How to handle the maturity of these technologies for Space use ? How to define industrialisation of these processes to be compatible with the space application? Packaging, testing and screening are some of the key points to be addressed also in this last most important chapter. The guideline community implementation is now started since end of February 2010 and will hopefully issue the first edition of the document within 10 to 12 months from this starting date. Today we have fully implemented the WIKI web site for the community allowing up to 50 people to exchange and communicate on the topics.

A quite large amount of contributors are key people having the willingness to provide their background focussing on the needs of the engineer, the program manager and team, the user and the manufacturer with the emphasis on the common approaches to Optoelectronic reliability and product assurance standards defined and accepted in the industry and the Agencies.

V

CONCLUSION.

This paper has presented the concept of the Optoelectronic Product Assurance Guideline in response to comments by various industry and agency representatives lamenting the lack of an industry-accepted method for Optoelectronic Standard (addressing product process description, design, manufacturing, procurement and qualification domains). This concern was proposed to be treated by initiating the Optoelectronic & Reliability Working Group in the spring 2009 after the round table conducted during ISROS symposium.

Some Space industry application were presented to give examples on how the optoelectronic module based could help to change the ring playing game of high reliable space equipments. The breakthrough is starting to be fully demonstrated for Space application. Nevertheless, we must be prepared to introduce such new components in space. A general overview of some existing standards related to space requirements have been summarized. A short description of their requirements were mentioned with comments, advantages and drawbacks, implementation ability and effectiveness. To built a comprehensive Quality and Reliability Assurance program is the most important goal to achieve in the next activities planed for the ORWG in the coming months.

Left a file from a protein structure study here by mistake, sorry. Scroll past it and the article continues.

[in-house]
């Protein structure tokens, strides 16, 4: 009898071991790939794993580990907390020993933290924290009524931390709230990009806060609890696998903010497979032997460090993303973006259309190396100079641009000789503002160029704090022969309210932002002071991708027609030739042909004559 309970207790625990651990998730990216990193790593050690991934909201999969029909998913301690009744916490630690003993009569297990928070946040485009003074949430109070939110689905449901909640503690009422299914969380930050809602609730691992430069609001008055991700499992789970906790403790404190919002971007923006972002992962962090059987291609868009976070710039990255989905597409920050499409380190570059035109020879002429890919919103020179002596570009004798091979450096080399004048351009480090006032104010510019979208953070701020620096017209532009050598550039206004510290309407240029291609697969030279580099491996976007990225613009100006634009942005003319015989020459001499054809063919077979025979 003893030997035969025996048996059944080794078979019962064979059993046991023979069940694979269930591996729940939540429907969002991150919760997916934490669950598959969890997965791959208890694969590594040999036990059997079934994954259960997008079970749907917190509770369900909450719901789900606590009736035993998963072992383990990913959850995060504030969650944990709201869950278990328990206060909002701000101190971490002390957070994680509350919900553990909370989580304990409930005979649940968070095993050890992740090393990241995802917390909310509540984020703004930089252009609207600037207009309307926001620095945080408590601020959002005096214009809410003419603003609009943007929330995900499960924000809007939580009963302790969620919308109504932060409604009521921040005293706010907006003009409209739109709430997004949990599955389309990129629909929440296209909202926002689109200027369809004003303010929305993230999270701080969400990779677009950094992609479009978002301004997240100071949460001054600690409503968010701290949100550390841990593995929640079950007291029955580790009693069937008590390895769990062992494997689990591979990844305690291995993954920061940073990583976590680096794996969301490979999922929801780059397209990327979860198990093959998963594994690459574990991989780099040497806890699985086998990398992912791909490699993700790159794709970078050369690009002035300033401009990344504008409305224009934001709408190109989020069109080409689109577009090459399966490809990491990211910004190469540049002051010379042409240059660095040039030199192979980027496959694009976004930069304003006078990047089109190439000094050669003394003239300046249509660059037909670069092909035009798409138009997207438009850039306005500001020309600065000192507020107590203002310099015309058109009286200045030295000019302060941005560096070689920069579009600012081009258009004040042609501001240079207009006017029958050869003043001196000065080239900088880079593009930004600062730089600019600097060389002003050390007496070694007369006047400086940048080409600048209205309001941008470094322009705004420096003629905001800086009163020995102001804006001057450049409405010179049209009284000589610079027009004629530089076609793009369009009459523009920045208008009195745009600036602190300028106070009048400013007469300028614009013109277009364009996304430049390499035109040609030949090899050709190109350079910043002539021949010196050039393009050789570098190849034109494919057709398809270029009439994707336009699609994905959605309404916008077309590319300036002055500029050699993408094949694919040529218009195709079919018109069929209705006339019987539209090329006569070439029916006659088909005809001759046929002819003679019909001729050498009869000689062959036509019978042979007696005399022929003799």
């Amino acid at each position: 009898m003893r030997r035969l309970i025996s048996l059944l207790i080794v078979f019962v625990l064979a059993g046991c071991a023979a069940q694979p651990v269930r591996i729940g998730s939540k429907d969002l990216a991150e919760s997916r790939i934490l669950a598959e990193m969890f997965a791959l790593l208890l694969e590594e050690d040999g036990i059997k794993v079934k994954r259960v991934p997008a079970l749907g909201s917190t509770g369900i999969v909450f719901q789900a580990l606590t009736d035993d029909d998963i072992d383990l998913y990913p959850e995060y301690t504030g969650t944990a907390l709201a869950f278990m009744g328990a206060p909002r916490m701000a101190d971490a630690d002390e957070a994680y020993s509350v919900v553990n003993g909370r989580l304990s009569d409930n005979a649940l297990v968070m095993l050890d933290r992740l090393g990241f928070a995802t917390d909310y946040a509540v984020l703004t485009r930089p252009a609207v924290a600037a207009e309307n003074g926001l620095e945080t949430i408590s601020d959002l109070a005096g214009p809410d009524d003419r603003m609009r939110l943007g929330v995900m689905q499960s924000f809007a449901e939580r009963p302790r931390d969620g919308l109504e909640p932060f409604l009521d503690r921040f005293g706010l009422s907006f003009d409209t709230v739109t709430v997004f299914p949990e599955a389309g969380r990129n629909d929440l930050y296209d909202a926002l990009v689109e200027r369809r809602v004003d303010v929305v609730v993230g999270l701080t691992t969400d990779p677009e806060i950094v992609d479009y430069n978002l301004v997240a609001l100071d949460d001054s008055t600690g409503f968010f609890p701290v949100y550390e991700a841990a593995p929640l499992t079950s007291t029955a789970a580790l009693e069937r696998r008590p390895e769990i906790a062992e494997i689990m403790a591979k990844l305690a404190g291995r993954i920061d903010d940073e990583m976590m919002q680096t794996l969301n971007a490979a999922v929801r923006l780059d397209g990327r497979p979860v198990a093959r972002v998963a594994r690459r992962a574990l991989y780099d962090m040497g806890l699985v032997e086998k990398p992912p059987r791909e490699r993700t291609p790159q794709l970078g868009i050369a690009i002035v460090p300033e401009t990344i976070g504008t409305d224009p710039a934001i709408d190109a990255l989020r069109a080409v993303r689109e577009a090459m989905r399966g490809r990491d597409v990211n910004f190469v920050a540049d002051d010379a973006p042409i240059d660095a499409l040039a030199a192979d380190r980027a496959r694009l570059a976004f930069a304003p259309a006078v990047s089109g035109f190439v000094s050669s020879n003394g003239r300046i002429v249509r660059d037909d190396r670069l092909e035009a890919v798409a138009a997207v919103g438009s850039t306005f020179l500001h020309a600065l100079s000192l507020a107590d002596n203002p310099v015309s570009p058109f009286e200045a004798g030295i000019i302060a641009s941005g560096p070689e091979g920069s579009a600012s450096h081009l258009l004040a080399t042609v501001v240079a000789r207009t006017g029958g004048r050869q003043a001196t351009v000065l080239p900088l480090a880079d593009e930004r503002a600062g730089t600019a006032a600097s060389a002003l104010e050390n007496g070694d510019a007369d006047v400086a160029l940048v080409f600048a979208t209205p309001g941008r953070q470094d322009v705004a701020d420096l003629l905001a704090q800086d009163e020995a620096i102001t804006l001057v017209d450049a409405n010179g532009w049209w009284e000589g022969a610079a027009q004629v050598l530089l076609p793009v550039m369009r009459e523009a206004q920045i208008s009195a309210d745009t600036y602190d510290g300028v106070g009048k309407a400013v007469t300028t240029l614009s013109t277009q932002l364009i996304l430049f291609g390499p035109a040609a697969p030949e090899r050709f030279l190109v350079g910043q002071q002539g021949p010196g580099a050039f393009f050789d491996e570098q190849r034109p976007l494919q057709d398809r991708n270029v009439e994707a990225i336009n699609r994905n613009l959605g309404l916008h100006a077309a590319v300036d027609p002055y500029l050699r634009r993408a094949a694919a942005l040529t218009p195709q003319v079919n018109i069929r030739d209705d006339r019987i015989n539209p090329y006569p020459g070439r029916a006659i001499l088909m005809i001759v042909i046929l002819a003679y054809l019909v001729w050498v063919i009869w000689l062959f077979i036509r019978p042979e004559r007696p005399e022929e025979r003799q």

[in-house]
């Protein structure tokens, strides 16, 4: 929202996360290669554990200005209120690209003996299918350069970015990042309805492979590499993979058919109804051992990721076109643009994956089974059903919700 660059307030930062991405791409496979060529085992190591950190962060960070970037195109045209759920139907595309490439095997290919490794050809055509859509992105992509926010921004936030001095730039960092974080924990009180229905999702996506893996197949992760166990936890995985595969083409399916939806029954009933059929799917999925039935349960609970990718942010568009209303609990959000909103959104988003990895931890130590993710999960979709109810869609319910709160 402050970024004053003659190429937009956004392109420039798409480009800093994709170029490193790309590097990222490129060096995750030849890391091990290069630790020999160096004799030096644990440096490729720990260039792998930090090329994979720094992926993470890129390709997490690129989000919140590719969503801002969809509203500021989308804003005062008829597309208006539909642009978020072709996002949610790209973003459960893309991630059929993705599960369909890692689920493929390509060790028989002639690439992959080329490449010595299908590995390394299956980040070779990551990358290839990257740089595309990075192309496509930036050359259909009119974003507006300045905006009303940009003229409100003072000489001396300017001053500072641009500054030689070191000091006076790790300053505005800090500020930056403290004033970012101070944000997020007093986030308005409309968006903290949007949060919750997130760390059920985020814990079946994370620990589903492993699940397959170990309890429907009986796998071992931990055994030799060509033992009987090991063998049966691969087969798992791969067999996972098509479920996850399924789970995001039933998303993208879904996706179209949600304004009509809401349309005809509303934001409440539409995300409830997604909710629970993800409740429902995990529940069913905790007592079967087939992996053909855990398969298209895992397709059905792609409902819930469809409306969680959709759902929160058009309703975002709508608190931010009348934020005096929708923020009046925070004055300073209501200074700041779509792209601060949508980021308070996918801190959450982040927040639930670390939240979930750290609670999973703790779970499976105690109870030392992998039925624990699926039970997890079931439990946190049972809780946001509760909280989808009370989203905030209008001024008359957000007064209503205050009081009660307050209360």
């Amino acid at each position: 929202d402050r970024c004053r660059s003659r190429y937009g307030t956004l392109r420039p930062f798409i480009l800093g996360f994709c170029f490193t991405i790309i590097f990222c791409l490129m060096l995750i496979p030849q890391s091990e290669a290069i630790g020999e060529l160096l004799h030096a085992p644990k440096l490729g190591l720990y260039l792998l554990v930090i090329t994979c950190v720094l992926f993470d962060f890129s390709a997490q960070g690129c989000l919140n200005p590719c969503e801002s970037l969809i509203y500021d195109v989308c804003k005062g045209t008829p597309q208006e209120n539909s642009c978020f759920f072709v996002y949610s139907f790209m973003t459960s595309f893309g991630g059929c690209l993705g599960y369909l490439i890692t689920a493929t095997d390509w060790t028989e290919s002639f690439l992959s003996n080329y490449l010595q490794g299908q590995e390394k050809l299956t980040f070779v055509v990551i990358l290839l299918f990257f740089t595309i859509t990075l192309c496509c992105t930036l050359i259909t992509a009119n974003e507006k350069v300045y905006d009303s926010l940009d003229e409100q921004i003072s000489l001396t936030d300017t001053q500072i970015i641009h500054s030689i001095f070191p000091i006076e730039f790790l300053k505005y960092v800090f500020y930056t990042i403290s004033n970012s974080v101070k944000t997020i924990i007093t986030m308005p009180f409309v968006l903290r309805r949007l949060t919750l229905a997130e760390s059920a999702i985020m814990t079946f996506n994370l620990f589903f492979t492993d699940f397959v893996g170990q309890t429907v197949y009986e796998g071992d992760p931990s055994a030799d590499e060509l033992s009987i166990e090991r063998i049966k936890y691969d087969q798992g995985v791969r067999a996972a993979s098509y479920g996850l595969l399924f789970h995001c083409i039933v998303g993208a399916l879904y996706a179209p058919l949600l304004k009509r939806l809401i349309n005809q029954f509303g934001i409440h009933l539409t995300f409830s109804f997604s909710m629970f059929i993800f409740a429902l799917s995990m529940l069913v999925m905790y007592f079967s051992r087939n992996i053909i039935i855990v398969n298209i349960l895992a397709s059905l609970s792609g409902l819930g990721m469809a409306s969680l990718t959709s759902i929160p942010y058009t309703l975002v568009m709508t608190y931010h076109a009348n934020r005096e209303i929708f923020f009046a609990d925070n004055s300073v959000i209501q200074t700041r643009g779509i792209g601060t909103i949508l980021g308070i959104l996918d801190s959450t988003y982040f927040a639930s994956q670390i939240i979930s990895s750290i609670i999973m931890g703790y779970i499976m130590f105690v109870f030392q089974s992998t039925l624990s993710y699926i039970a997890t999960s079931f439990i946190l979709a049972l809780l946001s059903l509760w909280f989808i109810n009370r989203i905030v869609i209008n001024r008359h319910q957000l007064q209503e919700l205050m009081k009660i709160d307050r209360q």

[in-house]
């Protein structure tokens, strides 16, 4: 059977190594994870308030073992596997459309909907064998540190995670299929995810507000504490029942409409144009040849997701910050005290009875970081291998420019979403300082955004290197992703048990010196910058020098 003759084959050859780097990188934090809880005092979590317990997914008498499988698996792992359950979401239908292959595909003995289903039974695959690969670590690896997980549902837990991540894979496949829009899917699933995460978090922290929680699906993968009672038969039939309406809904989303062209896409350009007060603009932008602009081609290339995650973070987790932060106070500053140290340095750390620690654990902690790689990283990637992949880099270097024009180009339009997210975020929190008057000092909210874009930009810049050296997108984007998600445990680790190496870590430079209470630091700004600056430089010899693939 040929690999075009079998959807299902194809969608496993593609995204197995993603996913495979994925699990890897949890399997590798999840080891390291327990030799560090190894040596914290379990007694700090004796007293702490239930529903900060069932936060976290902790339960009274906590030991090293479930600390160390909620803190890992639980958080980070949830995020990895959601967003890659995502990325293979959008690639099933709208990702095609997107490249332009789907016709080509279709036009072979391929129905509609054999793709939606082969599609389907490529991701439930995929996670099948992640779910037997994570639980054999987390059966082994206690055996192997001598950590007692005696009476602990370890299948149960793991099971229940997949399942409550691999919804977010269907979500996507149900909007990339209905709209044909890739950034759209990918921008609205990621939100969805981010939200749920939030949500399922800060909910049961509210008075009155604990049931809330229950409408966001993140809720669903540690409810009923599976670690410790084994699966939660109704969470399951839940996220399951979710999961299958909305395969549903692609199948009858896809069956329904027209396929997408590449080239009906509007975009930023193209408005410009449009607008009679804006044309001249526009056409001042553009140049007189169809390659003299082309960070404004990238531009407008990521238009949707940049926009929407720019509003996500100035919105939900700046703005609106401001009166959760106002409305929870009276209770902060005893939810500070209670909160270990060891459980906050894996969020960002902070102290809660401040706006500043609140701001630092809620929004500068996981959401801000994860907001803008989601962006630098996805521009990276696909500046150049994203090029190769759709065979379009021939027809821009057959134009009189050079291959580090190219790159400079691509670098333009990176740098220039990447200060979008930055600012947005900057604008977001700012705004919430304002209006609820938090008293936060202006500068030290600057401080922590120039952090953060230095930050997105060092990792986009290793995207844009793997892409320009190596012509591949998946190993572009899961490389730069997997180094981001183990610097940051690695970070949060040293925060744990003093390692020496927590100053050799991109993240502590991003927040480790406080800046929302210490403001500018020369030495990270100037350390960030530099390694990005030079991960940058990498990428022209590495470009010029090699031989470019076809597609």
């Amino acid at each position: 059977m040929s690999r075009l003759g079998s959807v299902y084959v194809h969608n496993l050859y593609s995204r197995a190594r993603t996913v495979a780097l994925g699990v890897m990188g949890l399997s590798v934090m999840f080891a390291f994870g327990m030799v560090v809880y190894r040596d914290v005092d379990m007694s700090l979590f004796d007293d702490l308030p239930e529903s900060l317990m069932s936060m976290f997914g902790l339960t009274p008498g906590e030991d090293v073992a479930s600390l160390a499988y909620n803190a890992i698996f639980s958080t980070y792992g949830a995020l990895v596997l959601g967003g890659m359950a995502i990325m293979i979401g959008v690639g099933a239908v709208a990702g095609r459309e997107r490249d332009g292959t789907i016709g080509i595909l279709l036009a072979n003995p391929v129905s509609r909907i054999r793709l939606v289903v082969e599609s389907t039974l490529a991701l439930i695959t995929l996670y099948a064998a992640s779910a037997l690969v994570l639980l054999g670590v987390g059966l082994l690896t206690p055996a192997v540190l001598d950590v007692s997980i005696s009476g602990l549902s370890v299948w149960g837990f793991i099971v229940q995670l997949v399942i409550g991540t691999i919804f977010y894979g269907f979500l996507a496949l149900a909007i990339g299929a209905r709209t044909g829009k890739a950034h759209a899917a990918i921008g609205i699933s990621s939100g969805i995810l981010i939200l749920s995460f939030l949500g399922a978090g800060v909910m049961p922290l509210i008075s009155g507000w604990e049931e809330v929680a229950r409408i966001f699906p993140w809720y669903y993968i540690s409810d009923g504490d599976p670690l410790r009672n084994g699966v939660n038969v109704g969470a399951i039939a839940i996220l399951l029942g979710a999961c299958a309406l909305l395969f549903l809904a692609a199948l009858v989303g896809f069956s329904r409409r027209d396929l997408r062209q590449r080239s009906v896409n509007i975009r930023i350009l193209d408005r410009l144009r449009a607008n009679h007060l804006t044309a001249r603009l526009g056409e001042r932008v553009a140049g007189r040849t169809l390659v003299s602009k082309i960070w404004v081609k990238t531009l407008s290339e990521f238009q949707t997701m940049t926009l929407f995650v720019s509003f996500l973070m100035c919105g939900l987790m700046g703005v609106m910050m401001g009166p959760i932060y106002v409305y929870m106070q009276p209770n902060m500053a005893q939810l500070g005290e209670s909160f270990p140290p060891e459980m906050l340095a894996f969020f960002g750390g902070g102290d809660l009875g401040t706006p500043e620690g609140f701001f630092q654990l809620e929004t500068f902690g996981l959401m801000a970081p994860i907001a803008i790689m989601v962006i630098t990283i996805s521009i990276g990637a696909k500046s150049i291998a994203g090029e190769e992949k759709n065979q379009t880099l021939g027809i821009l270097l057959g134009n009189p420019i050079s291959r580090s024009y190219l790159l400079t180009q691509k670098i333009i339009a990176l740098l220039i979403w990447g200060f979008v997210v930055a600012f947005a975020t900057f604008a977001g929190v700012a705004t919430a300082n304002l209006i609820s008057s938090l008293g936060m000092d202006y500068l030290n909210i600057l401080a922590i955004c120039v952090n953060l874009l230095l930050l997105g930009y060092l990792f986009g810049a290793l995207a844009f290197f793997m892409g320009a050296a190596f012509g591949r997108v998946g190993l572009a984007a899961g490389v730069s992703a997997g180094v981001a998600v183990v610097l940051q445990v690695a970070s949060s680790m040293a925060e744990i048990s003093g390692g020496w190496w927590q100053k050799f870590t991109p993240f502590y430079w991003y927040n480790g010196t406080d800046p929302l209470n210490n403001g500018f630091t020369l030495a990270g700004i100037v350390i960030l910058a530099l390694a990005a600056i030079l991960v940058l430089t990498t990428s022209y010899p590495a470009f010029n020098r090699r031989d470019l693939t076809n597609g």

Abbreviations and Acronyms

COD – Catastrophic Optical Damage

ECSS – European Cooperation for Space Standardization

EOM - Electro-Optical modulators

ESCC – European Space Components Coordination

LO – Local Oscillators

MMIC Monolithic Microwave Integrated Circuits

MOEMS - Micro-Opto-Electro-Mechanical System

OBP - On-Board Processing

OED - OptoElectronic Devices

OISL - Optical Inter-Satellite Links

PCB - Printed circuit Board

QMS – Quality management System

WDM - Wavelength Division Multiplexing

REFERENCES

[1] 

International Symposium on Reliability of Optoelectronics for Space (ISROS), Cagliari, Sardinia (Italy), April 28-30, 2010.Google Scholar

[2] 

“Assessment of Commercial High Frequency Optical Intensity Modulators for Space Applications”, M. Sotom et al., ISROS, Cagliari, Sardinia (Italy), 11-14 May 2009.Google Scholar

[3] 

“Optical Inter-Satellite Links for SkyLAN clusters of broadband communications satellites”; J-D. Gayrard & al., 23rd AIAA ICSSC, Rome, Italy, 25-28 September 2005.Google Scholar

[4] 

«In-orbit test results of the inter satellite laser link by OICETS», T. Jono et al., 25th AIAA ICSSC, Seoul, Korea, 10-13 April 2007.Google Scholar

[5] 

“Optical Telecommunications payload: the Italian way”, L. Zuliani et al., 13th Ka and Broadband Communications Conference, Turin, Italy, 24-26 September 2007.Google Scholar

[6] 

“Main trends for the development of detectors for space applications at CNES”, A. Matern et al., ISROS, Cagliari, Sardinia (Italy), 11-14 May 2009.Google Scholar

© (2018) COPYRIGHT Society of Photo-Optical Instrumentation Engineers (SPIE). Downloading of the abstract is permitted for personal use only.
A. Bensoussan, A. Bensoussan, M. Vanzi, M. Vanzi, } "Optoelectronic devices product assurance guideline for space application", Proc. SPIE 10565, International Conference on Space Optics — ICSO 2010, 105650U (5 January 2018); doi: 10.1117/12.2309262; https://doi.org/10.1117/12.2309262